So I did the unthinkable. I censored you, Longfellow. 
     There were only good intentions behind my decision. The kids love to hear the poem read aloud. They enjoy the suspense and drama. If I had left the word in, well, that would have been the end of our exciting glimpse into that fateful ride on the evening of April 18th, 1775. I would have completely lost the entire class. You see, that word is not really a nice word to say in 2013. 

     I know I shouldn't feel guilty. After all, Longfellow, you also employed poetic license by changing history to suit your narrative. You would understand that art is fluid, alive, and (I suppose) subject to change.

     Longfellow, I like to think that you would not make that particular word choice if you were writing the poem today. In my mind, I imagine you are thankful that your poem is a source of joy and inspiration, instead of ridicule. 

    So, Longfellow, if you are reading my blog from the Pearly Gates, I altered your famous poem for the good of your own reputation as a poet. Your poem, written all the way back in 1861, ended up being a big hit with the 7th graders of 2015. They thought it was cool (which means "powerful good" in our day). 

     They did have one suggestion though, Henry Wadsworth Longfellow. They think we should do something about your name.

Teachers Helping Teachers

What happens when hundreds of wonderful TpT sellers decide that a fellow teacher is in need?
A MASSIVE fundraiser happens! That's what!
We call it Teachers Helping Teachers, and it came about after TpT teacher-authors heard the story of Diana Salmon, a New York teacher who lost a leg in a tragic hit and run accident.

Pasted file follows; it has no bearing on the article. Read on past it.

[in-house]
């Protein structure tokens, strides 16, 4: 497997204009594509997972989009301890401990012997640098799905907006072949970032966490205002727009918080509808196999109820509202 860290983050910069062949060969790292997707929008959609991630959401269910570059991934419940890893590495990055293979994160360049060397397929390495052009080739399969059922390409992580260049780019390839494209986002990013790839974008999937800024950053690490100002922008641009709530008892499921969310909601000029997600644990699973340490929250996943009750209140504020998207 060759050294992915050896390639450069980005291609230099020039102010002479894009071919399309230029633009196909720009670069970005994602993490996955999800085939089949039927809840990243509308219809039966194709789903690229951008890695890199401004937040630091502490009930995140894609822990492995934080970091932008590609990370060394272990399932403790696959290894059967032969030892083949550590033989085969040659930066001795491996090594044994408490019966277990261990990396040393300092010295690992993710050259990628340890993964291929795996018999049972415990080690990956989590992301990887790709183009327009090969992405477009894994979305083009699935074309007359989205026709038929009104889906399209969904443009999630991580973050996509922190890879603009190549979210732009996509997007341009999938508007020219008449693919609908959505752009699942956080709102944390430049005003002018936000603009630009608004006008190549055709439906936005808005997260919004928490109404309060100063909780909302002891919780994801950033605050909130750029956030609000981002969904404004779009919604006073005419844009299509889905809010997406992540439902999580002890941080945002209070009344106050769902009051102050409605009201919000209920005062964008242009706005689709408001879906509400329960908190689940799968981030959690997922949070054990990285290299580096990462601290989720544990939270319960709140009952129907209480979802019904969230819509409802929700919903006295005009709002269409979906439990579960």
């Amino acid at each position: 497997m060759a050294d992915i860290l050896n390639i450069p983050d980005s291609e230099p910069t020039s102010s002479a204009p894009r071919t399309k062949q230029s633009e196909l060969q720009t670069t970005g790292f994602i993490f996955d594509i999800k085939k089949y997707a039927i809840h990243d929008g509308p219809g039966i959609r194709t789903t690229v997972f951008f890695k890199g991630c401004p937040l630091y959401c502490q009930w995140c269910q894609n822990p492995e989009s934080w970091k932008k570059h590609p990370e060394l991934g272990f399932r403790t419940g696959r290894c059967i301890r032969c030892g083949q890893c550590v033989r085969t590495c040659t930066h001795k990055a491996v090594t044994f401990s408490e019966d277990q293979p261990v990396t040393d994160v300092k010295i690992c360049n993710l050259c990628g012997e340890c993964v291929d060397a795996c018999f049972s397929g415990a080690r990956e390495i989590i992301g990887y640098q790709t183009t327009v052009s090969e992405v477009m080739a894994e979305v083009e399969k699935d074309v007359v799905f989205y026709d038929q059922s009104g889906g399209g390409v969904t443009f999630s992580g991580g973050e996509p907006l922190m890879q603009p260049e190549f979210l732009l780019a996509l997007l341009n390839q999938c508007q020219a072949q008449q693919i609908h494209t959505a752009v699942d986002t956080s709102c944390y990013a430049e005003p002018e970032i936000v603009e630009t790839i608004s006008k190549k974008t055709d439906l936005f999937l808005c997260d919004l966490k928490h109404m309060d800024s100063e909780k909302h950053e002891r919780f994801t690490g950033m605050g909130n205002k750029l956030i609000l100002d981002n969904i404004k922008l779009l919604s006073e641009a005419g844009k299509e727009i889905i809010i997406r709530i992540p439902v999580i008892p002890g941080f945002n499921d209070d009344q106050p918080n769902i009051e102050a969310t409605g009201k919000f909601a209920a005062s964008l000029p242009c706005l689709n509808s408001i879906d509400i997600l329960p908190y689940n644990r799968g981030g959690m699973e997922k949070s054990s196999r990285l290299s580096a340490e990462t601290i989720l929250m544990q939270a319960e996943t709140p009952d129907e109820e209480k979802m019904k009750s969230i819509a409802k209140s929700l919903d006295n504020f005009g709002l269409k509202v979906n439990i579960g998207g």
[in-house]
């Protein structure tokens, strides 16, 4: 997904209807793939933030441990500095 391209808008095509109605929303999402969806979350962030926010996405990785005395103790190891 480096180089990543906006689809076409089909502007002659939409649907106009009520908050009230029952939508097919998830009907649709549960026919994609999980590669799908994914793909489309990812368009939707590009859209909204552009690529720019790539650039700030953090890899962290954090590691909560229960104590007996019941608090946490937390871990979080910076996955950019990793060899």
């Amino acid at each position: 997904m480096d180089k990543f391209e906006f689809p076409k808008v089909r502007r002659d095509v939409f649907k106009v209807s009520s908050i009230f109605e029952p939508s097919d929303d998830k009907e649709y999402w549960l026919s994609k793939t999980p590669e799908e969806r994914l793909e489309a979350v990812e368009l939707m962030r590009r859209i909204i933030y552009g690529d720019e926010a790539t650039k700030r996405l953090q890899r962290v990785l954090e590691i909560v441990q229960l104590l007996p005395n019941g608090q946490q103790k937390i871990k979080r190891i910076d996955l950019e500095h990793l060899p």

Diana is an inspiration to all who know her, sending a message of strength and resilience by returning to the classroom just months after the accident.
Unfortunately, the extensive injuries Diana sustained require an expensive bionic knee for her to be at her dynamic best. This is where Teachers Helping Teachers comes in.
Diana's fundraising store, Bionic Teacher, is now the home of TEN limited edition resource bundles promising HUGE savings to all who purchase one. There is a bundle for everyone, and they all contain the most amazing products from top sellers! Best yet, 100% of the profits go to Diana's fund!
Visit Bionic Teacherdownload the freebie for Diana's Story, and take a look at the bundles. You will be happy you did! 

If you would like more information about Diana, go to

They're ALL Incredible...

Okay, so maybe I should say, ALMOST all of them are incredible.

The kids who work their hardest, do their homework, pay attention, study, and participate, are incredible. They are the future of our workforce, and when they are conscientious, I feel hopeful for the future.

Incredible kids.

The kids who keep at it, despite their limitations and disabilities, are incredible. Like the class of kids I had who decided on their own, that they would take on the mission of writing a class newspaper, and selling it for 25 cents to raise money for a local animal shelter. Was it the highest quality paper? Well, it included fake classified ads, lovingly written by one of my most challenged students. Need I say more about the quality?